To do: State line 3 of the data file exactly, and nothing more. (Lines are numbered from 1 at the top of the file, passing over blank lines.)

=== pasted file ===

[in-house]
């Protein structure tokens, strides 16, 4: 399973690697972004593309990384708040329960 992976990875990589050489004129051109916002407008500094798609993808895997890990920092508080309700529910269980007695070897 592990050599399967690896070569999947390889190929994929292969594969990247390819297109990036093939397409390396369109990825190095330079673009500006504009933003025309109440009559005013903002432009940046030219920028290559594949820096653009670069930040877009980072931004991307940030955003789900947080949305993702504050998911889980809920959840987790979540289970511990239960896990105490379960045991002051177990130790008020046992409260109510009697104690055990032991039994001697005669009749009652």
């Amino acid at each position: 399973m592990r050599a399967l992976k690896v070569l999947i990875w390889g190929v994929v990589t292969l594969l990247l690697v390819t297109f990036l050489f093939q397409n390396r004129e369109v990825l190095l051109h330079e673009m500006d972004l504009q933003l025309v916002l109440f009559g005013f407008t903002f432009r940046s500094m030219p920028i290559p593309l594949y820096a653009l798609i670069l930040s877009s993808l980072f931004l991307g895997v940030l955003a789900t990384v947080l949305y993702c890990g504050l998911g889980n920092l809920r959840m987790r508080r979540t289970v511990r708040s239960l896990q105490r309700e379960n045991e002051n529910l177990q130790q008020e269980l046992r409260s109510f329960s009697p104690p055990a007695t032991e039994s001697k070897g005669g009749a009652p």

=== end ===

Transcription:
């Amino acid at each position: 399973m592990r050599a399967l992976k690896v070569l999947i990875w390889g190929v994929v990589t292969l594969l990247l690697v390819t297109f990036l050489f093939q397409n390396r004129e369109v990825l190095l051109h330079e673009m500006d972004l504009q933003l025309v916002l109440f009559g005013f407008t903002f432009r940046s500094m030219p920028i290559p593309l594949y820096a653009l798609i670069l930040s877009s993808l980072f931004l991307g895997v940030l955003a789900t990384v947080l949305y993702c890990g504050l998911g889980n920092l809920r959840m987790r508080r979540t289970v511990r708040s239960l896990q105490r309700e379960n045991e002051n529910l177990q130790q008020e269980l046992r409260s109510f329960s009697p104690p055990a007695t032991e039994s001697k070897g005669g009749a009652p």